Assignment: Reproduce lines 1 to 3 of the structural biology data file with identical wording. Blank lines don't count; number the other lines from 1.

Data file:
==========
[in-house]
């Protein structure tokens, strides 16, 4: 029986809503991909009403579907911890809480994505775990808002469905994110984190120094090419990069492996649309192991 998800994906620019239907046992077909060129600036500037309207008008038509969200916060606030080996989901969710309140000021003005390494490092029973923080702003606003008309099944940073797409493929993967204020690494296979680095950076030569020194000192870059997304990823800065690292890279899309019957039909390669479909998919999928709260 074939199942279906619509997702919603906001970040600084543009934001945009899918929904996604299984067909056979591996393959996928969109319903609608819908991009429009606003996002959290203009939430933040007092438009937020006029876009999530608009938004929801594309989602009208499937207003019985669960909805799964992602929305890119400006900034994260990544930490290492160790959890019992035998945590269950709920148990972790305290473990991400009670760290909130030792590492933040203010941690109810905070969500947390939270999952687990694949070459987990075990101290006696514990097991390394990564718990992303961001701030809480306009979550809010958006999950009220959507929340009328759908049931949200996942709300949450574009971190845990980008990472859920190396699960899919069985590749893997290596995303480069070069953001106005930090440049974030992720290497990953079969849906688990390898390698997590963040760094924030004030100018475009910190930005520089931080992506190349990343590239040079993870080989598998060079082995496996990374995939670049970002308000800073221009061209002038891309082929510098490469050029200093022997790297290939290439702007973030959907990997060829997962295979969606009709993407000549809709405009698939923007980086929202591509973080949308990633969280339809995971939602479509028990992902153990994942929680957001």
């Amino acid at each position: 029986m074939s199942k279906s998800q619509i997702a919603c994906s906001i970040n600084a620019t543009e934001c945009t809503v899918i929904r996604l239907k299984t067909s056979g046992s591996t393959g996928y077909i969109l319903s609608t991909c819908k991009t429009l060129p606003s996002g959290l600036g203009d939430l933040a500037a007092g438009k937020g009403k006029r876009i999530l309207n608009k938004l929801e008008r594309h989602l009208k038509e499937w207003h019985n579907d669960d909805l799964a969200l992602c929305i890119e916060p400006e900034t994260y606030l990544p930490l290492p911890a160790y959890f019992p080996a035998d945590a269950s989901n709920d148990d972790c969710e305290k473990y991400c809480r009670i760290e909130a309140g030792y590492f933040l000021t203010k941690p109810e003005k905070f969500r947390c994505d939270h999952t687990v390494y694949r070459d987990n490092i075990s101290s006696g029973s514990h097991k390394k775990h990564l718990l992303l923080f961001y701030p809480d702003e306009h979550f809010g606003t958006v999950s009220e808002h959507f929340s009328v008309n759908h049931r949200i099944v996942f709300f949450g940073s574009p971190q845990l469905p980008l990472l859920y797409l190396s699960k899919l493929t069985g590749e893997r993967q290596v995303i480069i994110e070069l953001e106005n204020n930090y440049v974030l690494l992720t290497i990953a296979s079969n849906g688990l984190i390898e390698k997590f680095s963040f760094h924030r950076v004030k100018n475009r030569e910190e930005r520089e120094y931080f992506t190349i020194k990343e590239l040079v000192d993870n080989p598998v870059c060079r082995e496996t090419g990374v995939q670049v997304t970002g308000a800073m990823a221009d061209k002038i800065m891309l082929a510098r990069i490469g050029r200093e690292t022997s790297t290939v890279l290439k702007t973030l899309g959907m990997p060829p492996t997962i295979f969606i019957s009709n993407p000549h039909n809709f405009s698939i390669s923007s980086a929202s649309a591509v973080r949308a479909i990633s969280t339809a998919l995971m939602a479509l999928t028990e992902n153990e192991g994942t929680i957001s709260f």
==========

[in-house]
């Protein structure tokens, strides 16, 4: 029986809503991909009403579907911890809480994505775990808002469905994110984190120094090419990069492996649309192991 998800994906620019239907046992077909060129600036500037309207008008038509969200916060606030080996989901969710309140000021003005390494490092029973923080702003606003008309099944940073797409493929993967204020690494296979680095950076030569020194000192870059997304990823800065690292890279899309019957039909390669479909998919999928709260 074939199942279906619509997702919603906001970040600084543009934001945009899918929904996604299984067909056979591996393959996928969109319903609608819908991009429009606003996002959290203009939430933040007092438009937020006029876009999530608009938004929801594309989602009208499937207003019985669960909805799964992602929305890119400006900034994260990544930490290492160790959890019992035998945590269950709920148990972790305290473990991400009670760290909130030792590492933040203010941690109810905070969500947390939270999952687990694949070459987990075990101290006696514990097991390394990564718990992303961001701030809480306009979550809010958006999950009220959507929340009328759908049931949200996942709300949450574009971190845990980008990472859920190396699960899919069985590749893997290596995303480069070069953001106005930090440049974030992720290497990953079969849906688990390898390698997590963040760094924030004030100018475009910190930005520089931080992506190349990343590239040079993870080989598998060079082995496996990374995939670049970002308000800073221009061209002038891309082929510098490469050029200093022997790297290939290439702007973030959907990997060829997962295979969606009709993407000549809709405009698939923007980086929202591509973080949308990633969280339809995971939602479509028990992902153990994942929680957001």
């Amino acid at each position: 029986m074939s199942k279906s998800q619509i997702a919603c994906s906001i970040n600084a620019t543009e934001c945009t809503v899918i929904r996604l239907k299984t067909s056979g046992s591996t393959g996928y077909i969109l319903s609608t991909c819908k991009t429009l060129p606003s996002g959290l600036g203009d939430l933040a500037a007092g438009k937020g009403k006029r876009i999530l309207n608009k938004l929801e008008r594309h989602l009208k038509e499937w207003h019985n579907d669960d909805l799964a969200l992602c929305i890119e916060p400006e900034t994260y606030l990544p930490l290492p911890a160790y959890f019992p080996a035998d945590a269950s989901n709920d148990d972790c969710e305290k473990y991400c809480r009670i760290e909130a309140g030792y590492f933040l000021t203010k941690p109810e003005k905070f969500r947390c994505d939270h999952t687990v390494y694949r070459d987990n490092i075990s101290s006696g029973s514990h097991k390394k775990h990564l718990l992303l923080f961001y701030p809480d702003e306009h979550f809010g606003t958006v999950s009220e808002h959507f929340s009328v008309n759908h049931r949200i099944v996942f709300f949450g940073s574009p971190q845990l469905p980008l990472l859920y797409l190396s699960k899919l493929t069985g590749e893997r993967q290596v995303i480069i994110e070069l953001e106005n204020n930090y440049v974030l690494l992720t290497i990953a296979s079969n849906g688990l984190i390898e390698k997590f680095s963040f760094h924030r950076v004030k100018n475009r030569e910190e930005r520089e120094y931080f992506t190349i020194k990343e590239l040079v000192d993870n080989p598998v870059c060079r082995e496996t090419g990374v995939q670049v997304t970002g308000a800073m990823a221009d061209k002038i800065m891309l082929a510098r990069i490469g050029r200093e690292t022997s790297t290939v890279l290439k702007t973030l899309g959907m990997p060829p492996t997962i295979f969606i019957s009709n993407p000549h039909n809709f405009s698939i390669s923007s980086a929202s649309a591509v973080r949308a479909i990633s969280t339809a998919l995971m939602a479509l999928t028990e992902n153990e192991g994942t929680i957001s709260f």